LCM 2019: collaborating to solve pressing environmental issues

LCM is the international conference on Life Cycle Management, one of the most important technology events in the field of LCA. Hosted by Poznan University of Technology, the conference had seven parallel sessions over three days and no fewer than 503 participants. PRé’s Laura Golsteijn attended and wrote this article to share her experience.

LCM 2019 banner

It was my first time in Poland, and I really enjoyed the LCM conference and the city of Poznań. Reflecting on the presentations I saw and the people I met, the dominant feeling is a positive and collaborative spirit to solve the pressing environmental issues that we are facing. I very much valued the three days I spent at LCM 2019 and am definitely planning to attend the next LCM conference, in Stuttgart (Germany) in September 2021.

Defining the issues

One big part of the problem we discussed at LCM 2019 is that the demand for materials to produce goods is sky high. At the same time, there is not really an established market for secondary raw materials. For instance, the actual recycling rate for many metals is less than 1%. Why is that? Karen Hanghøj from EIT RawMaterials showed that, over the years, the use of metals per capita has increased but the type of metals in demand has changed. Today, there is less demand for the metals that were dominant 50 years ago, so these are not being recycled all that actively. Similarly, 50 years from now, people may have no interest in recycling the dominant metals of today.

Focusing on the goals behind the goals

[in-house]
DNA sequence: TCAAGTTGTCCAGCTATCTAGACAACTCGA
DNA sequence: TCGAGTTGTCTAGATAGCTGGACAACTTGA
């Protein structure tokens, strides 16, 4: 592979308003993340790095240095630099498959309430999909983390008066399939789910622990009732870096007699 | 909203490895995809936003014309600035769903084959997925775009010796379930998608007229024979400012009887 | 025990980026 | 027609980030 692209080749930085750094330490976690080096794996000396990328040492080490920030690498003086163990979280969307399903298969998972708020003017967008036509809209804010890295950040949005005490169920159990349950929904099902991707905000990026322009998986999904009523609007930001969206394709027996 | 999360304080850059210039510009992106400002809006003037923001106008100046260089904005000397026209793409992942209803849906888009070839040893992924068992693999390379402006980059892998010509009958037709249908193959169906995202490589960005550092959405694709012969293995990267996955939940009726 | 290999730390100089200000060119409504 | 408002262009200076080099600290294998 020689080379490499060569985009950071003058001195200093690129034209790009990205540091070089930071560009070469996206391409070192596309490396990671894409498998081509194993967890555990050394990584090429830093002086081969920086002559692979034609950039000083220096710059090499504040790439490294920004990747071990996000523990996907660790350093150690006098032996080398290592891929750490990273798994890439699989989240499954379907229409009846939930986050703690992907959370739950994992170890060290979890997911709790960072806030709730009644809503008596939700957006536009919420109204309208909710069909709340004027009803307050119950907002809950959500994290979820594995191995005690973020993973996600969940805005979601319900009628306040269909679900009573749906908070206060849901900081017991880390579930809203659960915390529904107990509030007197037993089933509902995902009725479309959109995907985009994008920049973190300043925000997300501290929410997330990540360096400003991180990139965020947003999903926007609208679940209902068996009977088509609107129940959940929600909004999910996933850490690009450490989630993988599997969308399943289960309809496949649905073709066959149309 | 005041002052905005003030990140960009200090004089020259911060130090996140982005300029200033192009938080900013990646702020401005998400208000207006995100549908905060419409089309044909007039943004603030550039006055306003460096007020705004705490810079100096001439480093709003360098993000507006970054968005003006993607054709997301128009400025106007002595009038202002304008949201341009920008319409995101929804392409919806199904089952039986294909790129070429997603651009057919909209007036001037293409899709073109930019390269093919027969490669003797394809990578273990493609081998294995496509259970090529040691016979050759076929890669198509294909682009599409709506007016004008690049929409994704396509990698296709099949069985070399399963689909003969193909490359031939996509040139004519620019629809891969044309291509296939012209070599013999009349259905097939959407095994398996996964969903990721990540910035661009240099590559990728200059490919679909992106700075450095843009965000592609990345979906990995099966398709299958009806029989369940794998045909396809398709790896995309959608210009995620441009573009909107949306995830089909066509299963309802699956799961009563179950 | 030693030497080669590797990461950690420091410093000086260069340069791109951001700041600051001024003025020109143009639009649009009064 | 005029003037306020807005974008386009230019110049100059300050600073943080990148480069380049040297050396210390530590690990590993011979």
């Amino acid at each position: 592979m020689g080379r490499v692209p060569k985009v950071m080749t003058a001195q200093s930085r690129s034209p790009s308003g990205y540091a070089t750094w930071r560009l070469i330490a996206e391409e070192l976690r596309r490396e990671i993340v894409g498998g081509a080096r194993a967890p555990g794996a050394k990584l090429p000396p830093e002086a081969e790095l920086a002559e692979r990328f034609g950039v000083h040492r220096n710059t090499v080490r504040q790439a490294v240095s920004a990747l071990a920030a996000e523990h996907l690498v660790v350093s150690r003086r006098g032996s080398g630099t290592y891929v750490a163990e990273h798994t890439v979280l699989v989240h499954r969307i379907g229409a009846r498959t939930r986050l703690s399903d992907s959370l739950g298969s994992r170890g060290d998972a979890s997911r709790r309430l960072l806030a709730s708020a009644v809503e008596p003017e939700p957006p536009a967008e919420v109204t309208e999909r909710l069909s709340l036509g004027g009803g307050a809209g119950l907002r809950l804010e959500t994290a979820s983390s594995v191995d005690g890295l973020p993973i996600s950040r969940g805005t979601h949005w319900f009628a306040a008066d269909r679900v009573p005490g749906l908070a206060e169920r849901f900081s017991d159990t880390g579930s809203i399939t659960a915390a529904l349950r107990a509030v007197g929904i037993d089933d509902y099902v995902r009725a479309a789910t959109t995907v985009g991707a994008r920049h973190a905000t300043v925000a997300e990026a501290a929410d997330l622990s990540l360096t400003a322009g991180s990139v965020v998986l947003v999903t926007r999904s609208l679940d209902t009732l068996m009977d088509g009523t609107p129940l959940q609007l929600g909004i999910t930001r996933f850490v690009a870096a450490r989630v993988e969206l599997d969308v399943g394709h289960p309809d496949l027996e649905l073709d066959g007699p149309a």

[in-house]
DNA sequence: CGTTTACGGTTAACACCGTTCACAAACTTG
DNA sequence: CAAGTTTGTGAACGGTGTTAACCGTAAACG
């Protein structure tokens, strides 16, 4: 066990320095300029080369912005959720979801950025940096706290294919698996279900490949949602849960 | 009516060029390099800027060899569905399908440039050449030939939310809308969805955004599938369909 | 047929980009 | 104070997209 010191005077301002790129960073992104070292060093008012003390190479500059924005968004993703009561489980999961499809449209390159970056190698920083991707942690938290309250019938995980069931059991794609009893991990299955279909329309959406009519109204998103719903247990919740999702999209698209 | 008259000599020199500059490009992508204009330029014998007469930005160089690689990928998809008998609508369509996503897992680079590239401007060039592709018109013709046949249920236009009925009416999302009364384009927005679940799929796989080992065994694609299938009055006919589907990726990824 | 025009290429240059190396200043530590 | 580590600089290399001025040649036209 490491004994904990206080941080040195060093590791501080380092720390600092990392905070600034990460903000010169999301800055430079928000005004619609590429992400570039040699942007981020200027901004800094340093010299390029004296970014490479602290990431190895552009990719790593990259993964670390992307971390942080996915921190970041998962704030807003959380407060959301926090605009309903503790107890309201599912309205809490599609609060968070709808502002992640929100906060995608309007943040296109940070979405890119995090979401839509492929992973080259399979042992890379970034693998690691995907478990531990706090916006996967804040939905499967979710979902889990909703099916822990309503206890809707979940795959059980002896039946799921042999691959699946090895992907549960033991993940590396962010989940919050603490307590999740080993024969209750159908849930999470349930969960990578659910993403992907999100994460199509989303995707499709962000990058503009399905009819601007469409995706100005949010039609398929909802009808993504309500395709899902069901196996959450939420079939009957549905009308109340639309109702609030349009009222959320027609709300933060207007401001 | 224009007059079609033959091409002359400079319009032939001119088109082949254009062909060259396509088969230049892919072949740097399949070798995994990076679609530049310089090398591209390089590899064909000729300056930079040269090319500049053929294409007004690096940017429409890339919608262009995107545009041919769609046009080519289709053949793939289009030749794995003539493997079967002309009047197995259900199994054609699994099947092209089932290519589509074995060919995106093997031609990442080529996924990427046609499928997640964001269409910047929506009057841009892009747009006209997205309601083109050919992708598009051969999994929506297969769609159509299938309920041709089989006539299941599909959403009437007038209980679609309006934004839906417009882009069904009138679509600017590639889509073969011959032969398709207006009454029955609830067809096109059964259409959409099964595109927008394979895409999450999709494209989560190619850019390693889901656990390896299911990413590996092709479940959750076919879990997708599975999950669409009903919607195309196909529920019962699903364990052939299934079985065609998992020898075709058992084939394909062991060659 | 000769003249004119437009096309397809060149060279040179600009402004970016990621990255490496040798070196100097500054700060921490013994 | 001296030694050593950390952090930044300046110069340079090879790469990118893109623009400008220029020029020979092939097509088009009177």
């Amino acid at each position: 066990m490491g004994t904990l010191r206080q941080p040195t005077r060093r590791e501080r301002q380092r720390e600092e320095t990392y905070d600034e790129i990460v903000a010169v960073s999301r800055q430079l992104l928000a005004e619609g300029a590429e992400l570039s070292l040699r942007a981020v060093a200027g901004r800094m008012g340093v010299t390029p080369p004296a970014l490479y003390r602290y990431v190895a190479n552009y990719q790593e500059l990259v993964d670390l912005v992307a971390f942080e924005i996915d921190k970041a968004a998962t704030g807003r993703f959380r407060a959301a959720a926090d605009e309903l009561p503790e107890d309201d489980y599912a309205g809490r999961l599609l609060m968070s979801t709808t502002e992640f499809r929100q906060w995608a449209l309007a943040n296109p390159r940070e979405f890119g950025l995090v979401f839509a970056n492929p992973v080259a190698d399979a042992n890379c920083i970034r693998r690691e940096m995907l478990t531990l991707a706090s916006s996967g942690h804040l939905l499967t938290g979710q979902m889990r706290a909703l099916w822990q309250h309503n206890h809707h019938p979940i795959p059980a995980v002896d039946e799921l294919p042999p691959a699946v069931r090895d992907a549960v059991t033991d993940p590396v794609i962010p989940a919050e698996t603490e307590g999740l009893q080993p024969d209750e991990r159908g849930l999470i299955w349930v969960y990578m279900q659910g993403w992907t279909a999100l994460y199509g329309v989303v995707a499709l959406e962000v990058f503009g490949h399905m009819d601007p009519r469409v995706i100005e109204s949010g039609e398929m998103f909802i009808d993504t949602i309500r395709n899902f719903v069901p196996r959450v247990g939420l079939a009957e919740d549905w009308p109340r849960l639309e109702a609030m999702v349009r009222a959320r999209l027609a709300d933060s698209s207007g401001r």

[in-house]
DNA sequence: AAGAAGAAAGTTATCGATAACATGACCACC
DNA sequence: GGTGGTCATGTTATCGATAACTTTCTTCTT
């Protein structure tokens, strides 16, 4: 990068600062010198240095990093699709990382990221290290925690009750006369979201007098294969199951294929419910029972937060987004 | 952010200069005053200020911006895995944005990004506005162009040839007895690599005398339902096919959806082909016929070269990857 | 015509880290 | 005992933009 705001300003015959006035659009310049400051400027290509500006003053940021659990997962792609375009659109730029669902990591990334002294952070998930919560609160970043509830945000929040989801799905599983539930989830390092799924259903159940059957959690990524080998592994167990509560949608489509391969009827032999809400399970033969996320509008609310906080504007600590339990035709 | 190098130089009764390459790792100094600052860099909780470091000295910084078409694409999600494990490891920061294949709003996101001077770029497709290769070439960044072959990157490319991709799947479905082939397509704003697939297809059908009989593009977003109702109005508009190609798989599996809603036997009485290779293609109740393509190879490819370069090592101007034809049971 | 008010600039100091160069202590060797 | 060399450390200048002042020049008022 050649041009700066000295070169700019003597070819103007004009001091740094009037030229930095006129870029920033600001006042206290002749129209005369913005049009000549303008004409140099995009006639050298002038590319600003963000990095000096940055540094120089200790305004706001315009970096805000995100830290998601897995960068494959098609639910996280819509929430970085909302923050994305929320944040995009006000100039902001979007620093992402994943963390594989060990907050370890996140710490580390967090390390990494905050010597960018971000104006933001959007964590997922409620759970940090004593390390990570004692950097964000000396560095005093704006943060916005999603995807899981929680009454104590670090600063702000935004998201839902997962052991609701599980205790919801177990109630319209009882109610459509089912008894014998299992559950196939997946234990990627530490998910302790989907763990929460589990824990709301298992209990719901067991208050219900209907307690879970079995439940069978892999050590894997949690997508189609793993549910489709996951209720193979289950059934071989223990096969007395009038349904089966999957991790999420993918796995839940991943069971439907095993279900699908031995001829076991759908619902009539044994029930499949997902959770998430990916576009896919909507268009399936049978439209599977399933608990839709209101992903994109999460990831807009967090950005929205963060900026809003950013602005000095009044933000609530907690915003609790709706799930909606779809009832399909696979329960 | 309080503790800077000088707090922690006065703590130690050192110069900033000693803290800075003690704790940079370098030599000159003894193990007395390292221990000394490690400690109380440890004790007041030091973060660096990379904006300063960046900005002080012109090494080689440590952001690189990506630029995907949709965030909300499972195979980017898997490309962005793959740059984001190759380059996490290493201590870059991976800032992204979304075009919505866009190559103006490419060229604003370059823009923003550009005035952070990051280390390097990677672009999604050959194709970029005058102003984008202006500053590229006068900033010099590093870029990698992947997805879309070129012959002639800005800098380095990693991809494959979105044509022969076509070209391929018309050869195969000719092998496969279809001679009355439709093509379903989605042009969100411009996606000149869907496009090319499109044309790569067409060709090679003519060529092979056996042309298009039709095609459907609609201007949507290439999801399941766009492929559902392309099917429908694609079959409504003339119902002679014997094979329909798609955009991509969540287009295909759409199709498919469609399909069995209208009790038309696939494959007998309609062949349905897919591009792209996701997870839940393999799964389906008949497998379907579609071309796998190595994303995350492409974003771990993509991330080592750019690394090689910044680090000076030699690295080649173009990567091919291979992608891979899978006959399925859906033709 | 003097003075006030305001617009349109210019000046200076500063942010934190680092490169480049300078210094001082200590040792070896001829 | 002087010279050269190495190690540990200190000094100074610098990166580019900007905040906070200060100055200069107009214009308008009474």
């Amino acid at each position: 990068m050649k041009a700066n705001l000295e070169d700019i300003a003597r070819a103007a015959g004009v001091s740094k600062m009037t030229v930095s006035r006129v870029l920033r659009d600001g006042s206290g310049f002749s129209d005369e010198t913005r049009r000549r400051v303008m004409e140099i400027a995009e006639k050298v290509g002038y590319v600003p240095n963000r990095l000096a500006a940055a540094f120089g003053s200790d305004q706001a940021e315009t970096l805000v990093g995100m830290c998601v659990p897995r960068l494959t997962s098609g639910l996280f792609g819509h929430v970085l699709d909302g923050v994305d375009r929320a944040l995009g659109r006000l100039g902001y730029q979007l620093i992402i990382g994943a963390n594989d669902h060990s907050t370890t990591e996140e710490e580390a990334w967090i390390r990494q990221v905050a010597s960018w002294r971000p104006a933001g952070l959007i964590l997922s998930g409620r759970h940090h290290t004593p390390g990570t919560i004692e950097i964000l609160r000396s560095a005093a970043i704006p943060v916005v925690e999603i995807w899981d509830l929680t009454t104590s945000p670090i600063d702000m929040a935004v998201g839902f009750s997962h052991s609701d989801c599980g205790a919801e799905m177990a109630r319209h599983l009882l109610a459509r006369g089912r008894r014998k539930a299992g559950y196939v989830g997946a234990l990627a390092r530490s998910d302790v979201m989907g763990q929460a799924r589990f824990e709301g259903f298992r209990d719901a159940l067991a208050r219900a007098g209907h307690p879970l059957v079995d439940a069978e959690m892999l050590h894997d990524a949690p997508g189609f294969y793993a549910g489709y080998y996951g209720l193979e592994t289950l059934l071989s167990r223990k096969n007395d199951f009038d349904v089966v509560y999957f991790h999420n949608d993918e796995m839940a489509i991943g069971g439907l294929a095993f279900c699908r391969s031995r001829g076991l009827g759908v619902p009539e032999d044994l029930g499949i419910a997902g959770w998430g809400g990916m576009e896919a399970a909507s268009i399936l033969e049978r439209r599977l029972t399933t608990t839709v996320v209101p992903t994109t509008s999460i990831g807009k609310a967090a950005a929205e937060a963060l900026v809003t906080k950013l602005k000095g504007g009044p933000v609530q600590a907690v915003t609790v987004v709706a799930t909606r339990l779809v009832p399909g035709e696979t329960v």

During the conference, there was a lot of agreement on what deserves our focus. Many presenters stressed that recycling is not a goal in itself. Even a circular economy is not a goal in itself. What we need to be working on are the UN Sustainable Development Goals (SDGs).

The second thing everybody agreed upon was the way to reach these goals: life cycle thinking. As Jadwiga Emilewicz, Polish Minister for the Entrepreneurship and the Environment, illustrated the need by explaining that every second, 800 laptops are going to e-waste. Becoming conscious of the full life cycle of products, she said, is a fundamental and necessary change consumers need to make.

Rethinking sources and needs

Professor Sangwon Suh from UC Santa Barbara also showed a good example of how life cycle thinking can help us avoid costly mistakes: the ban on importing plastic waste in China led to a shortage of recycled PET fibres for the production of polyester garments. Therefore, manufacturers started using coal-based fibres to produce polyester, which is even worse for the environment than petroleum-based fibres. Some life cycle thinking ahead of time could have identified this risk.

But do we really need all these polyester clothes? As Professor Suh correctly pointed out, the question we should ask ourselves is: “Can we collectively reduce the demand for such functionalities?” After all, as he says, “No one woke up this morning with the idea ‘today I need two kilograms of plastic’”.

LCM 2019 keynote speech by Eric Mieras from PRé

Keynote speech by Eric Mieras at LCM conference on September 2, 2019.

Boosting life cycle thinking everywhere

Together, we should raise awareness for the life cycle perspective. Only then can we prevent burden shifting and truly reduce environmental impacts. In his keynote speech on the first day of the LCM conference, PRé’s managing director Eric Mieras showed how we can do this. Basically, there are five key elements for scaling up the use of LCA: guidance, data, capacity, value creation, and digitisation. At PRé, we are working on all of these elements.

Some examples of each:

Would you like to contribute to spreading life cycle thinking as well? Don’t hesitate to reach out! We’d love to collaborate.

Laura Golsteijn

Senior Consultant

I am eager to increase the environmental awareness of our society, and I believe that everyone can contribute to a more sustainable world, every day. At PRé we provide companies with both the knowledge and the tools to improve their products and services. I am excited to work for an organisation that is involved in developing sustainable initiatives.

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